The United States Men’s National Team faces a tough task as it takes on Panama in the penultimate game of CONCACAF World Cup Qualifying. Los Canaleros enter the match with a 3-2 record in their last five, although those two loses were 1-0 games against Mexico and Costa Rica. Panama’s all-time record against the USMNT is 1-11-6, but has never beaten the U.S. in a World Cup qualifier. Despite Panama’s struggles against the USMNT, this team is more than capable of winning.
Goalkeepers (2): José Calderón (Marathón), Jaime Penedo (Dynamo Bucharest)
Defenders (8): Felipe Baloy (Municipal), Érick Davis (Dunajská Streda), Fidel Escobar (New York Red Bulls), Adolfo Machado (Houston Dynamo), Michael Murillo (New York Red Bulls), Luis Ovalle (Deportes Tolima), Román Torres (Seattle Sounders), Jan Carlos Vargas (Tauro)
Midfielders (7): Édgar Bárcenas (Tapachula), Ricardo Buitrago (Juan Aurich), Armando Cooper (Toronto FC), Aníbal Godoy (San Jose Earthquakes), Gabriel Gòmez (Atlético Bucaramanga), José González (Árabe Unido), Alberto Quintero (Universitario)
Forwards (5): Abdiel Arroyo (Danubio), Roberto Nurse (Zacatecas), Blas Pérez (Municipal), Luis Tejada (Universitario), Gabriel Torres (Lausanna-Sport)
Expect head coach Hernan Dario Gomez to employ a defensive style. I’m expecting him to use a 4-5-1, although he may opt for a 4-4-2.
Jaime Penedo should get the nod in goal. He missed September qualifiers due to injury, but is back and healthy. Jose Calderon did an admirable job standing in for Penedo, but Penedo is simply the better keeper.
The backline will be anchored by captain Felipe Baloy. The 36-year-old veteran is an imposing physical presence who is dominant in the air. Baloy lacks the pace he once had and could be exposed by the USMNT’s faster players. Seattle Sounder Roman Torres will likely partner Baloy. Torres is a very similar player to Baloy, except he is a better 1 v. 1 defender.
Left back is a toss up between Erick Davis and Luis Ovalle. Ovalle started in Panama’s two September qualifiers and should feature in this match. He has good pace and is excellent at timing his infrequent runs forward. Ovalle struggles with 1 v. 1 defending and will be the weak link in the Panama backline. Michael Murillo should get the nod at right back. Despite his inconsistent performances, Murillo has been a regular starter for the New York Red Bulls. He is a good crosser and distributor, but commits many unnecessary fouls.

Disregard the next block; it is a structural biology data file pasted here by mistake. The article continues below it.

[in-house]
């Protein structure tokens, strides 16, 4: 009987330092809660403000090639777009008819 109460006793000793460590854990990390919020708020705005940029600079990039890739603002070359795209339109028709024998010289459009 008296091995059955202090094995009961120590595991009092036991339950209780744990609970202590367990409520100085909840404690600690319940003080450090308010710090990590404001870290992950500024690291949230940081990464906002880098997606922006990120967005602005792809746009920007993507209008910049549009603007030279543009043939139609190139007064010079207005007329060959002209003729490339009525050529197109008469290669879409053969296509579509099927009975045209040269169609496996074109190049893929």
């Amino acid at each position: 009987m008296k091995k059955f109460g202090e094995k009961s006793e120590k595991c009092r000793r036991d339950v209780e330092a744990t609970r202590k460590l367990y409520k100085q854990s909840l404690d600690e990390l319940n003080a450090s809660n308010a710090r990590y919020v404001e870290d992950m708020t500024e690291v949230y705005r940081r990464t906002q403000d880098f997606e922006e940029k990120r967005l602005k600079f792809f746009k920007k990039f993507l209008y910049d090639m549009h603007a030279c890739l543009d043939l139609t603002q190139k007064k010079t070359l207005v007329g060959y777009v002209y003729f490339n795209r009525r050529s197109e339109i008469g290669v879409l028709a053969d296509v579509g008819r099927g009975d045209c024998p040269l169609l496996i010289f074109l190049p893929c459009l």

Gabriel Gomez and Anibal Godoy will work together in defensive midfield. Gomez is the most capped player on this roster and has a high soccer IQ. He is very aggressive and seemingly intercepts any pass near him. Godoy is an excellent passer with a very high work rate. He is surprisingly bad at tackling for a defensive midfielder. Edgar Barcenas will start at left midfield. Barcenas is a good dribbler and crosser, but does not track back enough to assist his left back.
Alberto Quintero seems likely to be deployed at right midfield. Quintero is a good passer, who puts in a lot of effort tracking back defensively. He struggles to score goals and his long passing could be better, so look for Armando Cooper to feature as a central attacking midfielder. Cooper has spent most of the MLS season coming off the bench for Toronto (just 895 minutes in 18 appearances) and has struggled to do much in limited minutes. He remains a top option for Panama and is a good dribbler who never stops running. Like Quintero, Cooper’s main weakness is his finishing.
Blas Perez, Luis Tejada, and Gabriel Torres all have good chances to feature up top. I expect Torres to start alone at forward, with Perez or Tejeda being subbed on if Panama is in need of a goal. Torres excels at creating chances for others. His weaknesses are that he isn’t a good finisher and is frequently caught offside.
Panama has a great chance to upset the United States. The USMNT has been in terrible form and will be facing immense pressure. Panama will likely play defensively and look to catch the U.S. on the counter like Costa Rica did. I’m predicting a 1-1 draw.